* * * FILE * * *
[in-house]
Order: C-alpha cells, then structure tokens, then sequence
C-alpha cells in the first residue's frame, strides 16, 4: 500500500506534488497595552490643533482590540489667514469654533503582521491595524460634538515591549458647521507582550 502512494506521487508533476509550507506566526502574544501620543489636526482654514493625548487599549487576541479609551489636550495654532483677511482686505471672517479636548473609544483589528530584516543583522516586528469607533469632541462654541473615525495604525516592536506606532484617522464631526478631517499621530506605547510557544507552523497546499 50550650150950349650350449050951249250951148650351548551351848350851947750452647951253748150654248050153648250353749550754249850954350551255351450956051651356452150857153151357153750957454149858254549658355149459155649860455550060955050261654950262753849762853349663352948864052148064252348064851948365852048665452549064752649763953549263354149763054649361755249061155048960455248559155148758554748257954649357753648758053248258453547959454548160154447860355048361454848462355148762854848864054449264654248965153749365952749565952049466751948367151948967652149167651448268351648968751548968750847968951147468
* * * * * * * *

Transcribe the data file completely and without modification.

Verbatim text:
[in-house]
Order: C-alpha cells, then structure tokens, then sequence
C-alpha cells in the first residue's frame, strides 16, 4: 500500500506534488497595552490643533482590540489667514469654533503582521491595524460634538515591549458647521507582550 502512494506521487508533476509550507506566526502574544501620543489636526482654514493625548487599549487576541479609551489636550495654532483677511482686505471672517479636548473609544483589528530584516543583522516586528469607533469632541462654541473615525495604525516592536506606532484617522464631526478631517499621530506605547510557544507552523497546499 50550650150950349650350449050951249250951148650351548551351848350851947750452647951253748150654248050153648250353749550754249850954350551255351450956051651356452150857153151357153750957454149858254549658355149459155649860455550060955050261654950262753849762853349663352948864052148064252348064851948365852048665452549064752649763953549263354149763054649361755249061155048960455248559155148758554748257954649357753648758053248258453547959454548160154447860355048361454848462355148762854848864054449264654248965153749365952749565952049466751948367151948967652149167651448268351648968751548968750847968951147468